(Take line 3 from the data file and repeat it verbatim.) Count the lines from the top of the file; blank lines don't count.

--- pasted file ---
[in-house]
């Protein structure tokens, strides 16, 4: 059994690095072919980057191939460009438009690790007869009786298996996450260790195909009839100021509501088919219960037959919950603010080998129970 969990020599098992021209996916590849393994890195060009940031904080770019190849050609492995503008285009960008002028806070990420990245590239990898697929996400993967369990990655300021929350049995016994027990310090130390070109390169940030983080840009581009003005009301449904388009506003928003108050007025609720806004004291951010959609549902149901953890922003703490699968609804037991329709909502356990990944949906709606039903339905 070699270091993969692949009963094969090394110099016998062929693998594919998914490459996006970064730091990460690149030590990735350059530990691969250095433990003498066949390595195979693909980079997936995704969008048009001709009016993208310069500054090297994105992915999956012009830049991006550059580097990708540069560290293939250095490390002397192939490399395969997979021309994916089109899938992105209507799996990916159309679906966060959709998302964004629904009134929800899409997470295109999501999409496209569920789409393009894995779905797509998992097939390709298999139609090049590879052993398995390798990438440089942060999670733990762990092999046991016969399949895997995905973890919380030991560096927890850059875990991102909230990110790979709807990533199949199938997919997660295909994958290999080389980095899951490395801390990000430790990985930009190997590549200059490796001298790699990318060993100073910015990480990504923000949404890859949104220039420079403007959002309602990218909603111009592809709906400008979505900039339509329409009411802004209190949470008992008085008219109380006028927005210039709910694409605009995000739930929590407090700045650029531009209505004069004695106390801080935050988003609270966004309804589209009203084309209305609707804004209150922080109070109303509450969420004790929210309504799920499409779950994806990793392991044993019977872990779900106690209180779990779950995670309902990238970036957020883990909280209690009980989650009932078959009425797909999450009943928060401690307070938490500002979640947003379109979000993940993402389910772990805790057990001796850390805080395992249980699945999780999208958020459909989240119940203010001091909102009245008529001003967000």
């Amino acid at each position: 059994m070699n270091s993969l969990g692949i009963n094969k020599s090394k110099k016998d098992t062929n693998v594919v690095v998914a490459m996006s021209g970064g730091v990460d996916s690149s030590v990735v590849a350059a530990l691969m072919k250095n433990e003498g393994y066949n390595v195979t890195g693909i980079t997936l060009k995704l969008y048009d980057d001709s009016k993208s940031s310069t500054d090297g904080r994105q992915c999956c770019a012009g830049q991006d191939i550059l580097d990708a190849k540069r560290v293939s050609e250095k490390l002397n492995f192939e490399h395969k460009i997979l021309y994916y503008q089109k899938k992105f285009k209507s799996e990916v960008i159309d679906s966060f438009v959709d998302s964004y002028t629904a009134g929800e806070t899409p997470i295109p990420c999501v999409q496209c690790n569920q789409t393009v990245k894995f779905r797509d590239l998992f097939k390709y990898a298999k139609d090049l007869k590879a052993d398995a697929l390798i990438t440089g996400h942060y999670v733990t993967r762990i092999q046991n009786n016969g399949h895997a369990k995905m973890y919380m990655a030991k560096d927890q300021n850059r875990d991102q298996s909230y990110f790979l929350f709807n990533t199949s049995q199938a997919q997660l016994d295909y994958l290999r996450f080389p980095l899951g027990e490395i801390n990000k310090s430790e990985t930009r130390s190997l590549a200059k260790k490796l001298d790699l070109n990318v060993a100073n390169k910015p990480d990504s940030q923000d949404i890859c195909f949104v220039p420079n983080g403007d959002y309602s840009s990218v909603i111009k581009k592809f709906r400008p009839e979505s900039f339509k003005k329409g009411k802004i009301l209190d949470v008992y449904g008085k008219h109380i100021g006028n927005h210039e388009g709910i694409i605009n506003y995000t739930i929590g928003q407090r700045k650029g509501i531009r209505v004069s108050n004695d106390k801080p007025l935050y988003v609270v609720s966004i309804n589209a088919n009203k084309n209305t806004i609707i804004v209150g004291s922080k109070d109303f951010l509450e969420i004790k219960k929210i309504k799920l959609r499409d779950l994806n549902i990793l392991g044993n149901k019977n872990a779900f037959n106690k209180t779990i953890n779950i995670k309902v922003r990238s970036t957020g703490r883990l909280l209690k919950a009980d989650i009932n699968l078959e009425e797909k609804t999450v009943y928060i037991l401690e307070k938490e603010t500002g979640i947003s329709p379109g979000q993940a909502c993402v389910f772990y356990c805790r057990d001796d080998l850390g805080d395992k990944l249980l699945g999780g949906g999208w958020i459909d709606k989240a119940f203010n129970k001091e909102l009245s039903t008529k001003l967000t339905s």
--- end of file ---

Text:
């Amino acid at each position: 059994m070699n270091s993969l969990g692949i009963n094969k020599s090394k110099k016998d098992t062929n693998v594919v690095v998914a490459m996006s021209g970064g730091v990460d996916s690149s030590v990735v590849a350059a530990l691969m072919k250095n433990e003498g393994y066949n390595v195979t890195g693909i980079t997936l060009k995704l969008y048009d980057d001709s009016k993208s940031s310069t500054d090297g904080r994105q992915c999956c770019a012009g830049q991006d191939i550059l580097d990708a190849k540069r560290v293939s050609e250095k490390l002397n492995f192939e490399h395969k460009i997979l021309y994916y503008q089109k899938k992105f285009k209507s799996e990916v960008i159309d679906s966060f438009v959709d998302s964004y002028t629904a009134g929800e806070t899409p997470i295109p990420c999501v999409q496209c690790n569920q789409t393009v990245k894995f779905r797509d590239l998992f097939k390709y990898a298999k139609d090049l007869k590879a052993d398995a697929l390798i990438t440089g996400h942060y999670v733990t993967r762990i092999q046991n009786n016969g399949h895997a369990k995905m973890y919380m990655a030991k560096d927890q300021n850059r875990d991102q298996s909230y990110f790979l929350f709807n990533t199949s049995q199938a997919q997660l016994d295909y994958l290999r996450f080389p980095l899951g027990e490395i801390n990000k310090s430790e990985t930009r130390s190997l590549a200059k260790k490796l001298d790699l070109n990318v060993a100073n390169k910015p990480d990504s940030q923000d949404i890859c195909f949104v220039p420079n983080g403007d959002y309602s840009s990218v909603i111009k581009k592809f709906r400008p009839e979505s900039f339509k003005k329409g009411k802004i009301l209190d949470v008992y449904g008085k008219h109380i100021g006028n927005h210039e388009g709910i694409i605009n506003y995000t739930i929590g928003q407090r700045k650029g509501i531009r209505v004069s108050n004695d106390k801080p007025l935050y988003v609270v609720s966004i309804n589209a088919n009203k084309n209305t806004i609707i804004v209150g004291s922080k109070d109303f951010l509450e969420i004790k219960k929210i309504k799920l959609r499409d779950l994806n549902i990793l392991g044993n149901k019977n872990a779900f037959n106690k209180t779990i953890n779950i995670k309902v922003r990238s970036t957020g703490r883990l909280l209690k919950a009980d989650i009932n699968l078959e009425e797909k609804t999450v009943y928060i037991l401690e307070k938490e603010t500002g979640i947003s329709p379109g979000q993940a909502c993402v389910f772990y356990c805790r057990d001796d080998l850390g805080d395992k990944l249980l699945g999780g949906g999208w958020i459909d709606k989240a119940f203010n129970k001091e909102l009245s039903t008529k001003l967000t339905s």